Friday, October 27, 2006

All Your Frequencies Belong to Us

I kind of wondered how long before this happened [Baltimore Sun, Public radio seeks recall of FM devices used in cars]:
Citing widespread interference on broadcast frequencies used by its member stations, National Public Radio has asked the Federal Communications Commission to order recalls of millions of FM modulators that drivers use to play satellite radios and iPods through their car stereos.

A field study by NPR Labs found that nearly 40 percent of those devices have signal strengths that exceed FCC limits, enabling them to break into FM broadcasts in nearby cars with unwanted programming. A separate investigation by the National Association of Broadcasters found that more than 75 percent of the devices it tested violated the power limits.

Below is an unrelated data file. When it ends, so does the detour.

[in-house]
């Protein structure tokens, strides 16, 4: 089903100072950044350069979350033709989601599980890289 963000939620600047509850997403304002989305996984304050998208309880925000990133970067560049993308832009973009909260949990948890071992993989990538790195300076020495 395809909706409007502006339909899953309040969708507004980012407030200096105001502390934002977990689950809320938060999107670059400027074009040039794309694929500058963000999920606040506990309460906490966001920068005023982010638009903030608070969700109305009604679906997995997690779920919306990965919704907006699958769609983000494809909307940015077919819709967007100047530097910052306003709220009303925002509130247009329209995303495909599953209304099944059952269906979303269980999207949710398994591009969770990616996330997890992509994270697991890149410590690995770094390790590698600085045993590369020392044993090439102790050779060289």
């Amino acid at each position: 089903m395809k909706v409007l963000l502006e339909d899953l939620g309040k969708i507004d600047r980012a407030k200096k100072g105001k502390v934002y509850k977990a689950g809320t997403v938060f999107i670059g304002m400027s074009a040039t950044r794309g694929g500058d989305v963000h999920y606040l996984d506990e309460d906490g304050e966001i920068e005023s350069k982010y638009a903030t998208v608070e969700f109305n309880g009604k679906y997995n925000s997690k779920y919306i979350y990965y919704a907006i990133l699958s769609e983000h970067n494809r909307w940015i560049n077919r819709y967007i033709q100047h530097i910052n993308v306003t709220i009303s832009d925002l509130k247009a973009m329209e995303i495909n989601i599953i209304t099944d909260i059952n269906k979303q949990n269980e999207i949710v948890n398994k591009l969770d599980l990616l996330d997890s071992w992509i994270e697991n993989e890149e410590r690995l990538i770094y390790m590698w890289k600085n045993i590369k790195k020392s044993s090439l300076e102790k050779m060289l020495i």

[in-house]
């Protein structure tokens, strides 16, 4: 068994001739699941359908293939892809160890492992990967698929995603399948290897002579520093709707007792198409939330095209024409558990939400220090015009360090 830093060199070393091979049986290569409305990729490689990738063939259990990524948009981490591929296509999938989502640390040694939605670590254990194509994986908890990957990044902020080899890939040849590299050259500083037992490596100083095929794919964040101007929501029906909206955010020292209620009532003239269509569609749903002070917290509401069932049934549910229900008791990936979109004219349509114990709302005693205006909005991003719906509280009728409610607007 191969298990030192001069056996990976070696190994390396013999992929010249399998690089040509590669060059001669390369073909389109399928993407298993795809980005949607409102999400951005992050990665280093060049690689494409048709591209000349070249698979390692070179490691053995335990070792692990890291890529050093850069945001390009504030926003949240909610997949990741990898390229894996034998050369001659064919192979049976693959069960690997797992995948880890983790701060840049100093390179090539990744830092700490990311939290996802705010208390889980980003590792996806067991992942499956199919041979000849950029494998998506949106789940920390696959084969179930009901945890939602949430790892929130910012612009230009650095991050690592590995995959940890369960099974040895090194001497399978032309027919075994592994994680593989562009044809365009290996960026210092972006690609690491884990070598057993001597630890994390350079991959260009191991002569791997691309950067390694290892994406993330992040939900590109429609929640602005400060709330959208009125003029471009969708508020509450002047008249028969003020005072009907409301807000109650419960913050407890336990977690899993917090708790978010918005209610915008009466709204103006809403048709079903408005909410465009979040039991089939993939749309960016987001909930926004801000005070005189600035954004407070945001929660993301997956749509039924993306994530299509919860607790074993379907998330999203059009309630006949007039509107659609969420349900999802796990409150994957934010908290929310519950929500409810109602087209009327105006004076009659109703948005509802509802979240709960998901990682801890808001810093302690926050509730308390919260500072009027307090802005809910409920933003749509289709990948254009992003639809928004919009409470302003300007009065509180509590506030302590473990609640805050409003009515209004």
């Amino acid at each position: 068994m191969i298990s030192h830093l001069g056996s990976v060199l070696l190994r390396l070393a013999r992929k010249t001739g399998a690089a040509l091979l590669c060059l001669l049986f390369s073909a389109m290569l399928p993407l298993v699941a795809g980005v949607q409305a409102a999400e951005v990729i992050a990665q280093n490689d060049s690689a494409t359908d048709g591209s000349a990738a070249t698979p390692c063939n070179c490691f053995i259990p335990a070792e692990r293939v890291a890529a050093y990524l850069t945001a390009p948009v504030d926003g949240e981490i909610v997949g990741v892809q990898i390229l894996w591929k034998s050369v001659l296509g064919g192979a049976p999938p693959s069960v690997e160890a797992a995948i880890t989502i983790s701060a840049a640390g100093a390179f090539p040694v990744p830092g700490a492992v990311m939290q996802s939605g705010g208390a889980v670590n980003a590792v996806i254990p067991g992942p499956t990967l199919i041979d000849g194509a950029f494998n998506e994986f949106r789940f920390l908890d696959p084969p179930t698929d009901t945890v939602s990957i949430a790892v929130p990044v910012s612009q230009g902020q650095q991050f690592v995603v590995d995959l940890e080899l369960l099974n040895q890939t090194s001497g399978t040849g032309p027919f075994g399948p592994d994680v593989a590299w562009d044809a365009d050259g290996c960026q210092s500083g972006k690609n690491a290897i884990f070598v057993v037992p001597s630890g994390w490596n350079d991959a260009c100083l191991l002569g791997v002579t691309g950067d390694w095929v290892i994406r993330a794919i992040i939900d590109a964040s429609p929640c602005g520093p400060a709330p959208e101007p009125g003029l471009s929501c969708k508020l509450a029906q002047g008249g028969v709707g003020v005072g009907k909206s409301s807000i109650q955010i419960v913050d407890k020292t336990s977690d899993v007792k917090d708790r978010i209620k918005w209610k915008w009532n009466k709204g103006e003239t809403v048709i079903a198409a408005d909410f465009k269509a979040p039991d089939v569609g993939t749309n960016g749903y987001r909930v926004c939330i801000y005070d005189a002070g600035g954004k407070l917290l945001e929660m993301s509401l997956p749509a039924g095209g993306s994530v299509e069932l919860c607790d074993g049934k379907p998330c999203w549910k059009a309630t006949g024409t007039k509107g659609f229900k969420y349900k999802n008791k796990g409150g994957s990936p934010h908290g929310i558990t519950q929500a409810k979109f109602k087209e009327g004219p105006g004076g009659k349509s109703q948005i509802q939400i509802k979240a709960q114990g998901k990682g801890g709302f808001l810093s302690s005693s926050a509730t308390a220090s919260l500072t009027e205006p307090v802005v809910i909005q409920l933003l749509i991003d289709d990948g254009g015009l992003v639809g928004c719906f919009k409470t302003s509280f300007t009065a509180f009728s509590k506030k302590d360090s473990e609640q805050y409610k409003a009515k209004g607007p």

I'm a big fan of my Sirius satellite radio, but I did notice that when I use the FM transmitter, the FM transmission signal went quite a distance.

For an anecdotal account, here's my own little experiment I conducted. I have the
Sirius Sportster Replay and I currently transmit on 87.9 FM, which around here has no associated radio station. I left my receiver docked at home, and turned it on. I then got in my car, and drove a few blocks away. The signal remained loud and clear. My neighbourhood is pretty densely packed too, so do the math on figuring out how many houses I'd be broadcasting to.

Now, I broadcast on 87.9, but if I selected say 99.1 (the CBC Radio Toronto station), I wonder what kind of chaos that would cause? Andy Barrie is suddenly replaced by Howard Stern. Mmm ... :)

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